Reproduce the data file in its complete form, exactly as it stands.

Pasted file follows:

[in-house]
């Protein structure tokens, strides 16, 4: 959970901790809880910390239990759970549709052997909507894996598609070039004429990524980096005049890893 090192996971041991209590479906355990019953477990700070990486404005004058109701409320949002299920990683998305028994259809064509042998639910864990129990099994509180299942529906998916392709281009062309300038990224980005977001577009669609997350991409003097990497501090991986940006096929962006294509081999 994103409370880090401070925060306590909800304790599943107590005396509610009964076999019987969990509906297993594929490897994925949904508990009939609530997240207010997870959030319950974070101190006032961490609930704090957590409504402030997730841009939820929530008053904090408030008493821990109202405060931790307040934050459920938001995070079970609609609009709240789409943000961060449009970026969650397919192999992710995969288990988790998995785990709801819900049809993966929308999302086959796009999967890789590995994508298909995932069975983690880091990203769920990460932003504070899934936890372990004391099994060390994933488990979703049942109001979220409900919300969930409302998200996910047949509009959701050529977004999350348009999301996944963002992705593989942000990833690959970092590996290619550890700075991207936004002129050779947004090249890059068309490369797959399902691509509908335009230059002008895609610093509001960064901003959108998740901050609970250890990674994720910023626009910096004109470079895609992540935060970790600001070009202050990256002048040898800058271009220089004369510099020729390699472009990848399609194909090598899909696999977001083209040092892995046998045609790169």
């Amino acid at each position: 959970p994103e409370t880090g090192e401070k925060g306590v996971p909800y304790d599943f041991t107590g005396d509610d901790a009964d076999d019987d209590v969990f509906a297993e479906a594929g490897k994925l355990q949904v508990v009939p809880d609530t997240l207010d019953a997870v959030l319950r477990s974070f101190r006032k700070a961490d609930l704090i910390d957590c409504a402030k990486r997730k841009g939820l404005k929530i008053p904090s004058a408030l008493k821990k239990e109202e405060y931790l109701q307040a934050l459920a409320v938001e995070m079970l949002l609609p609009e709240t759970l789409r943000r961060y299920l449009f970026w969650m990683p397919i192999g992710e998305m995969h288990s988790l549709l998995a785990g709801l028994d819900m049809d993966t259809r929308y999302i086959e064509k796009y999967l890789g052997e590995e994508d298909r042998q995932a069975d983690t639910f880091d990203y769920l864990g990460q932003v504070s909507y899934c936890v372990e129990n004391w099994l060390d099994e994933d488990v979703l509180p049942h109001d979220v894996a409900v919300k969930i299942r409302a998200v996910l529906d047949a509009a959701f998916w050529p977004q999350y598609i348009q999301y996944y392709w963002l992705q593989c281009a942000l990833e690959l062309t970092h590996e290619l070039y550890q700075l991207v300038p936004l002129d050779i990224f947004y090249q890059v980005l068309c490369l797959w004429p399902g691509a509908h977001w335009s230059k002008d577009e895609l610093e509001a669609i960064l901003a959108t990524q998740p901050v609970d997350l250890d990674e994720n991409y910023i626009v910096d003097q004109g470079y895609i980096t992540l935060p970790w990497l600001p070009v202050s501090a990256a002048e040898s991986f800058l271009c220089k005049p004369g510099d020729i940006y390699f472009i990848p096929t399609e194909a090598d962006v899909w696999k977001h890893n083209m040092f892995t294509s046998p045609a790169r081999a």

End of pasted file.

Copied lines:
[in-house]
């Protein structure tokens, strides 16, 4: 959970901790809880910390239990759970549709052997909507894996598609070039004429990524980096005049890893 090192996971041991209590479906355990019953477990700070990486404005004058109701409320949002299920990683998305028994259809064509042998639910864990129990099994509180299942529906998916392709281009062309300038990224980005977001577009669609997350991409003097990497501090991986940006096929962006294509081999 994103409370880090401070925060306590909800304790599943107590005396509610009964076999019987969990509906297993594929490897994925949904508990009939609530997240207010997870959030319950974070101190006032961490609930704090957590409504402030997730841009939820929530008053904090408030008493821990109202405060931790307040934050459920938001995070079970609609609009709240789409943000961060449009970026969650397919192999992710995969288990988790998995785990709801819900049809993966929308999302086959796009999967890789590995994508298909995932069975983690880091990203769920990460932003504070899934936890372990004391099994060390994933488990979703049942109001979220409900919300969930409302998200996910047949509009959701050529977004999350348009999301996944963002992705593989942000990833690959970092590996290619550890700075991207936004002129050779947004090249890059068309490369797959399902691509509908335009230059002008895609610093509001960064901003959108998740901050609970250890990674994720910023626009910096004109470079895609992540935060970790600001070009202050990256002048040898800058271009220089004369510099020729390699472009990848399609194909090598899909696999977001083209040092892995046998045609790169």
């Amino acid at each position: 959970p994103e409370t880090g090192e401070k925060g306590v996971p909800y304790d599943f041991t107590g005396d509610d901790a009964d076999d019987d209590v969990f509906a297993e479906a594929g490897k994925l355990q949904v508990v009939p809880d609530t997240l207010d019953a997870v959030l319950r477990s974070f101190r006032k700070a961490d609930l704090i910390d957590c409504a402030k990486r997730k841009g939820l404005k929530i008053p904090s004058a408030l008493k821990k239990e109202e405060y931790l109701q307040a934050l459920a409320v938001e995070m079970l949002l609609p609009e709240t759970l789409r943000r961060y299920l449009f970026w969650m990683p397919i192999g992710e998305m995969h288990s988790l549709l998995a785990g709801l028994d819900m049809d993966t259809r929308y999302i086959e064509k796009y999967l890789g052997e590995e994508d298909r042998q995932a069975d983690t639910f880091d990203y769920l864990g990460q932003v504070s909507y899934c936890v372990e129990n004391w099994l060390d099994e994933d488990v979703l509180p049942h109001d979220v894996a409900v919300k969930i299942r409302a998200v996910l529906d047949a509009a959701f998916w050529p977004q999350y598609i348009q999301y996944y392709w963002l992705q593989c281009a942000l990833e690959l062309t970092h590996e290619l070039y550890q700075l991207v300038p936004l002129d050779i990224f947004y090249q890059v980005l068309c490369l797959w004429p399902g691509a509908h977001w335009s230059k002008d577009e895609l610093e509001a669609i960064l901003a959108t990524q998740p901050v609970d997350l250890d990674e994720n991409y910023i626009v910096d003097q004109g470079y895609i980096t992540l935060p970790w990497l600001p070009v202050s501090a990256a002048e040898s991986f800058l271009c220089k005049p004369g510099d020729i940006y390699f472009i990848p096929t399609e194909a090598d962006v899909w696999k977001h890893n083209m040092f892995t294509s046998p045609a790169r081999a």